by Corey Hardiman, AVID Alumnus
I grew up on the far Southside of Chicago in the community of Roseland. Because of the violence and tragedy that plague Roseland, it is not desirable for raising a family. It is no safe haven, and day-to-day living can be a struggle. It is a community where violence has taken over and young people are often killed. However, every dark tunnel has a light at the end of it. I am proud to say that AVID was one of the programs that allowed me to see and reach for that light at the end of my tunnel.
As a young man, I sought out male role models because my father was absent from my life due to choices he made when I was a child. When I was in the sixth grade, my father was indicted on criminal charges for selling narcotics. This was a very low time in my life because my father was both my motivator and best friend. As a young boy, you look up to your father and often follow his lead. However, my father informed me that his path was not one I should choose. After my father’s sentencing, I realized that I had to make a name for myself. I focused on becoming not just a leader but a great leader with passion and compassion to support people and communities.
Nearly 10 years later, I am a junior studying political science at Morehouse College. Many said this day would never come. Many felt I would follow the misguided road of my father. However, I am making better choices for my life and creating a path for my children to one day follow that will lead them to an even better future than mine.
While in high school, I held several leadership positions, such as senior class president, local school council president and treasurer of the National Honor Society. At the same time, I was preparing to transition from high school to college. Yes, many days I felt overwhelmed dealing with so many roles as a leader.
However, it was my AVID teacher, Mrs. Krista Youngblood-Hudson, who imparted to me that I was called to be a leader for my generation. In my AVID class I was always given the floor to lead discussions especially during philosophical chairs. I always wanted to be in the “hot seat” to discuss topics such as the Holocaust or youth violence. It was during these AVID experiences that I realized my potential as a leader.
During my last year of AVID, I was excited about applying for collegeand finding funds to cover expenses. This process became one of the most successful of my life because I had great support - AVID and Mrs. Krista Youngblood-Hudson. While many people stress out during their senior year, I was actually enjoying fulfilling AVID’s vision for my future. So, with hard work and dedication, my AVID class became the home of success. In this class I wrote my essays for the Gates Millennium Scholarship and applied to Morehouse College. Having a dedicated helper and instructor, I became a Gates recipient and a Man of Morehouse.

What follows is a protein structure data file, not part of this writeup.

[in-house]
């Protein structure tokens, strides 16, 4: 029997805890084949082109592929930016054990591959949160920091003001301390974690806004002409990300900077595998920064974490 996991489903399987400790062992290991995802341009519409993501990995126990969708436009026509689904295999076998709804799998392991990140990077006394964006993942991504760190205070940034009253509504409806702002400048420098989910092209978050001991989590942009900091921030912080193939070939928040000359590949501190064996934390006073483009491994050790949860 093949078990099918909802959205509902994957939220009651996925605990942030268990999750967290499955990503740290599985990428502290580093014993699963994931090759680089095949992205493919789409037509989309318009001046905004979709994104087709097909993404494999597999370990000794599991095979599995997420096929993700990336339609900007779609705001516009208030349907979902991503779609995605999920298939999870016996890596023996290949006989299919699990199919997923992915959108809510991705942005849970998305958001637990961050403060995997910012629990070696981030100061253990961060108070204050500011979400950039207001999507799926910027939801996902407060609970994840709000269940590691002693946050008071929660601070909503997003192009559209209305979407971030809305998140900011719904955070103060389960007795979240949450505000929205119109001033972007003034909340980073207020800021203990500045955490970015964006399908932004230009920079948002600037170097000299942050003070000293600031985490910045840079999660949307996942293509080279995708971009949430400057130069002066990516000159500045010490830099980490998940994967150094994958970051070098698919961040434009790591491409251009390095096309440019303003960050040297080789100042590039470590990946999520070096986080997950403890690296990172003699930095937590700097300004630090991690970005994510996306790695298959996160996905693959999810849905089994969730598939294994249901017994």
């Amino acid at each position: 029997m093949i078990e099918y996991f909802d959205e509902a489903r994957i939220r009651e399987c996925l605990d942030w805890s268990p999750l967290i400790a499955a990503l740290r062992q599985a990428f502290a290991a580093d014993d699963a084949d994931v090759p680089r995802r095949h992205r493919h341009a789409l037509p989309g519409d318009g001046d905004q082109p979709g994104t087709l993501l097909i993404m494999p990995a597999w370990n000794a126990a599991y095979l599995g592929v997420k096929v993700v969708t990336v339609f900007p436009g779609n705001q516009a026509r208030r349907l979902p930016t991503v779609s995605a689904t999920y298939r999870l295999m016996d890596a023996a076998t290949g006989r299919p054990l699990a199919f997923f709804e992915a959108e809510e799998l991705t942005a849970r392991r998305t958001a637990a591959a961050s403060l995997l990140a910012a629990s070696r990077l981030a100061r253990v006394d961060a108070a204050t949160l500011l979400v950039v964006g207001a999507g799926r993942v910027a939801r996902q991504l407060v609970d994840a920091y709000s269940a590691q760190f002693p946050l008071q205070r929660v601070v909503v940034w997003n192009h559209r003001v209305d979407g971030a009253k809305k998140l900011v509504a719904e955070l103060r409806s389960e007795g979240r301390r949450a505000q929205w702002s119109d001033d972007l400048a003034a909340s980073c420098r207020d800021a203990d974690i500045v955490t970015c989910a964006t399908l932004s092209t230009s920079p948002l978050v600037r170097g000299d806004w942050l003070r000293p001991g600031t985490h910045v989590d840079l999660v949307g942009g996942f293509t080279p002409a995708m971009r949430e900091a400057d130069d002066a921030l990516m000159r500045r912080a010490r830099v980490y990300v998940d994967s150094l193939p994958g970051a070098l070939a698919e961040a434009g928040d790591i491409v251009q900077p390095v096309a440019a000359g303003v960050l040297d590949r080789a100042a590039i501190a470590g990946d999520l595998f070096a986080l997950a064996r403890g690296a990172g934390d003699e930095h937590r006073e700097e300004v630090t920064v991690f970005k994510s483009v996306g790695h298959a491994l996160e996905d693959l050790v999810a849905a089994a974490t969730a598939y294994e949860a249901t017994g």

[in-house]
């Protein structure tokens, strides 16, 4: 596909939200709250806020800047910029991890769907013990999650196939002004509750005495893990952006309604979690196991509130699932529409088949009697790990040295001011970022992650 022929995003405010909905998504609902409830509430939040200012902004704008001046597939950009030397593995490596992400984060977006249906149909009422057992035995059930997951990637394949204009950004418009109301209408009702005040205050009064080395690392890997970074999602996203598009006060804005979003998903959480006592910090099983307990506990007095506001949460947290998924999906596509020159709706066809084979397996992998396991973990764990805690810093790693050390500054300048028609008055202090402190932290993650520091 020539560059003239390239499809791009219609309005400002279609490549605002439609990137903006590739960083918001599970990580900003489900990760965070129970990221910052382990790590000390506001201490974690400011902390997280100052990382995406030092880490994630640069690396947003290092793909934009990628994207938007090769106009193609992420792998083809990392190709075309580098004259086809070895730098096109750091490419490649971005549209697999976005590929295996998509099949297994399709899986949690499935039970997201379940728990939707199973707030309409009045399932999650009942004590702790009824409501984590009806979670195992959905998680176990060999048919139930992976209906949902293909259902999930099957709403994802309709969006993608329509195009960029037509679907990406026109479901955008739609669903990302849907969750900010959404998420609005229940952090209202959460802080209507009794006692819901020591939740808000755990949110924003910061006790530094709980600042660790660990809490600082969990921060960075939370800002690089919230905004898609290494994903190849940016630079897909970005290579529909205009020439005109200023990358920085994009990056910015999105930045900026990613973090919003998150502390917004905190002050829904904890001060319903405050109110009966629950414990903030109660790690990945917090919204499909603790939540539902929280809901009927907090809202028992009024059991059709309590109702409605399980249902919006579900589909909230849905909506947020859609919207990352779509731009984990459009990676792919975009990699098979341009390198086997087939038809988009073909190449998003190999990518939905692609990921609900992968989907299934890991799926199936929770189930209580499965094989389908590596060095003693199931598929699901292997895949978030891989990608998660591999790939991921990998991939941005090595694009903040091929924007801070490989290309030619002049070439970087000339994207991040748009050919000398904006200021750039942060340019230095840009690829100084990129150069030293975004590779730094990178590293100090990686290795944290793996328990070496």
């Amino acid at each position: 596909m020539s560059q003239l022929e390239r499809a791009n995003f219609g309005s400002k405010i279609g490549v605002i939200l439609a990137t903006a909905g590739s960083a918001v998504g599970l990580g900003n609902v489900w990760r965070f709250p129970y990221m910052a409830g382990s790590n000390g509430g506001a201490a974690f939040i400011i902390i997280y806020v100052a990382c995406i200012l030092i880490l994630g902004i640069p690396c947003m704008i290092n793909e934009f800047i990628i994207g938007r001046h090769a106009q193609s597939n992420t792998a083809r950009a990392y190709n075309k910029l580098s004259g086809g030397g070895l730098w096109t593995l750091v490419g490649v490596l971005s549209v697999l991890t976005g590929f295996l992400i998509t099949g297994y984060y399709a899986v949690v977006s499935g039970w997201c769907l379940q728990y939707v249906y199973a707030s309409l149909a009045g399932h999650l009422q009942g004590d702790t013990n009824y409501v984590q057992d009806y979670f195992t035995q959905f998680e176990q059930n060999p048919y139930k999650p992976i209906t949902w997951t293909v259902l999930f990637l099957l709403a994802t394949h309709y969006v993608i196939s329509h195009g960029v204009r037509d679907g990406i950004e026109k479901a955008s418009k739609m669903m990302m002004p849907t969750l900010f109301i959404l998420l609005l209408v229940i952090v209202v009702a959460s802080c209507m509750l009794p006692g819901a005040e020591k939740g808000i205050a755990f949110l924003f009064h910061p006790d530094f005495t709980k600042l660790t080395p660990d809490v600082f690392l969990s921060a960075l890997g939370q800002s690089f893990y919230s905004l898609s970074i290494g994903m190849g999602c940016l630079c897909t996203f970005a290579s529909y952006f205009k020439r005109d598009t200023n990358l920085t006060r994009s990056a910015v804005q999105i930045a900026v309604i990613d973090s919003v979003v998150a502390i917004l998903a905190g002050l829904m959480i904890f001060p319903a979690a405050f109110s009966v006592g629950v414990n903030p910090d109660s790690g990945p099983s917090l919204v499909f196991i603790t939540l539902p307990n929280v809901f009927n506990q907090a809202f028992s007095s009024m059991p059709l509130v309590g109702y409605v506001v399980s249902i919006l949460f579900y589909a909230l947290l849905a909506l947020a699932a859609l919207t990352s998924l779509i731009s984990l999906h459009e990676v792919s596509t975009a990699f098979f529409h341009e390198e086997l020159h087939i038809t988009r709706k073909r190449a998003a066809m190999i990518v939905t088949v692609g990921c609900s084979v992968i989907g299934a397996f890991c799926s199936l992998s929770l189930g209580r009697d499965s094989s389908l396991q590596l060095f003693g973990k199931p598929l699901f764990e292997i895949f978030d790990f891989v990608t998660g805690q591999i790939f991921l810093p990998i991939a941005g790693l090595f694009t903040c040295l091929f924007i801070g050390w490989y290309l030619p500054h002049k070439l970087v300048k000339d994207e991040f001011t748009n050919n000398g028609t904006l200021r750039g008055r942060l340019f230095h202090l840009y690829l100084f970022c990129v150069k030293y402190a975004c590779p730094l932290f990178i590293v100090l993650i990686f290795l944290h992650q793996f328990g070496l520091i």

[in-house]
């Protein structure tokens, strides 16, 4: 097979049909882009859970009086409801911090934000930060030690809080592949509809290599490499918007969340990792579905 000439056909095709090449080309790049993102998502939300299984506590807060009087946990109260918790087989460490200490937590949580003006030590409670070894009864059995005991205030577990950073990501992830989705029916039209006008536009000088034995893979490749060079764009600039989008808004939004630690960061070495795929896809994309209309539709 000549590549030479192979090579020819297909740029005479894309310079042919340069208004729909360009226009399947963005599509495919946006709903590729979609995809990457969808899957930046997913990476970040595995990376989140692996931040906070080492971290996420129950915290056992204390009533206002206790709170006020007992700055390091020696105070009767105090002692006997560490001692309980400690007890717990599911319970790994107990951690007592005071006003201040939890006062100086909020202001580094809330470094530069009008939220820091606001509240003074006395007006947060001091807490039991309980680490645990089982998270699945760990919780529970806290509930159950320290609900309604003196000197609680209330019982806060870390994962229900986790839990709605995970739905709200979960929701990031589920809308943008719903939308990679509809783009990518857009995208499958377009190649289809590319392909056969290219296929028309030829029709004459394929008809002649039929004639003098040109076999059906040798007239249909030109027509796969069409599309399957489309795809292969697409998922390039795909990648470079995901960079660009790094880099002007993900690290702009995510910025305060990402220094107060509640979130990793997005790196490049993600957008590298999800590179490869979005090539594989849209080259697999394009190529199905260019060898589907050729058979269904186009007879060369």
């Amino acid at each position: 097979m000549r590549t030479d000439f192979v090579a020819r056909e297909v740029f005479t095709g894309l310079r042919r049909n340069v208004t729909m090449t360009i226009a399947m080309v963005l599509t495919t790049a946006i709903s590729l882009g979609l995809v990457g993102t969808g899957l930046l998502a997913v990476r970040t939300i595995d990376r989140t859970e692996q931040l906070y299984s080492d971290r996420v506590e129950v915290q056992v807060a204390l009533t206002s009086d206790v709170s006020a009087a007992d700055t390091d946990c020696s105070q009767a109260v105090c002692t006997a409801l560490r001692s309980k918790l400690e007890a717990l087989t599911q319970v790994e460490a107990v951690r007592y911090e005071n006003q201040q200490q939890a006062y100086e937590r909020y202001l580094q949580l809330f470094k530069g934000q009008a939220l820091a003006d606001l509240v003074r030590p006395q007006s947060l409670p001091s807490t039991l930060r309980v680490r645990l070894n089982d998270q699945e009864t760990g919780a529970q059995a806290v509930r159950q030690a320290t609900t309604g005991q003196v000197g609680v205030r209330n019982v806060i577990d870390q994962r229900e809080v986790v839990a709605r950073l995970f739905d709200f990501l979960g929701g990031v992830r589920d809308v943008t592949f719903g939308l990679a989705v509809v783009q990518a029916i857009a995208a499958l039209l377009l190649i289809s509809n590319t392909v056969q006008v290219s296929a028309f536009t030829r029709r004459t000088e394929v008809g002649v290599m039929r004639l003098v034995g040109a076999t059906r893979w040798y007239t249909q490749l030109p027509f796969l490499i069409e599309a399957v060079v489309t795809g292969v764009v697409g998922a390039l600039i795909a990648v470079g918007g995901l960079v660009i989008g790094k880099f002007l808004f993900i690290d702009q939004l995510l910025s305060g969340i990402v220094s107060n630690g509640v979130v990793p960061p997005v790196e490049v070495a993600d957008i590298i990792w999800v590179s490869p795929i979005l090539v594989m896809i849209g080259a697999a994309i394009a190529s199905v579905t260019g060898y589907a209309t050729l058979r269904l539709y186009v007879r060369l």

While here at Morehouse, I find myself using so many skills I acquired while taking AVID in high school. One of those skills was organization. It took me a while to understand why we spent so much time focusing on organization in high school. We had to use the “blue binder” to organize our papers for our classes! Oh, how I hated carrying around that binder – and knowing that we had binder check every Friday was an even bigger hassle for me in high school. However, as time progressed, I began to have a great appreciation for planning and organizing because it has been the back bone of both my academics and leadership. So, today I am a well-organized young man who finally appreciates the moments of having the blue binder in high school.
Another skill I use effectively in college today is the Cornell note-taking. Taking notes in Cornell note-style improves my comprehension in class. We are given so much information in college that it is impossible to write everything the professor is teaching. I credit my note taking and organization skills to the AVID program.
For all of the students currently enrolled in AVID today - from one alumnus to you, I know that AVID can seem repetitive and overwhelming some days. Just know that AVID is preparing you for a great future with limitless opportunities. I did not fully appreciate those moments in AVID class like I do today in my college classes. The process of AVID preparing us for college is greatly appreciated when you begin utilizing the skills they prepped you with throughout high school. Be appreciative today because tomorrow you with be thankful for what I call the AVID rewards of preparing you for the future.
I know it is because of AVID that I have become a successful first-generation college student. Having no guidance at home on how to prepare for college because I am the first one to go—makes me love AVID as if it was my million-dollar lottery ticket. I give credit to one of the most skillful AVID instructors I know, Mrs. Youngblood-Hudson. It is because of AVID that I am enrolled in college today.
Corey Antonio Hardiman is currently a rising senior at Morehouse College in Atlanta, Georgia where he is majoring in political science. He has studied abroad with a focus on social problems and inequalities. He also serves as the Campus Based Leader for Gates Millennium Scholars, President of Morehouse Political Science Association and Facilitator of AVID- Morehouse Alumni Association. As part of his social activism, Corey created a movement called “Enough Chicago” to help shed light on the violence that is affecting his childhood community. After he graduates from Morehouse College in 2014, he plans to attend Loyola University School of Education in Chicago to obtain his Ph.D. in Education Policy. Corey’s future plans include becoming a political consultant, politician and CEO for a nonprofit.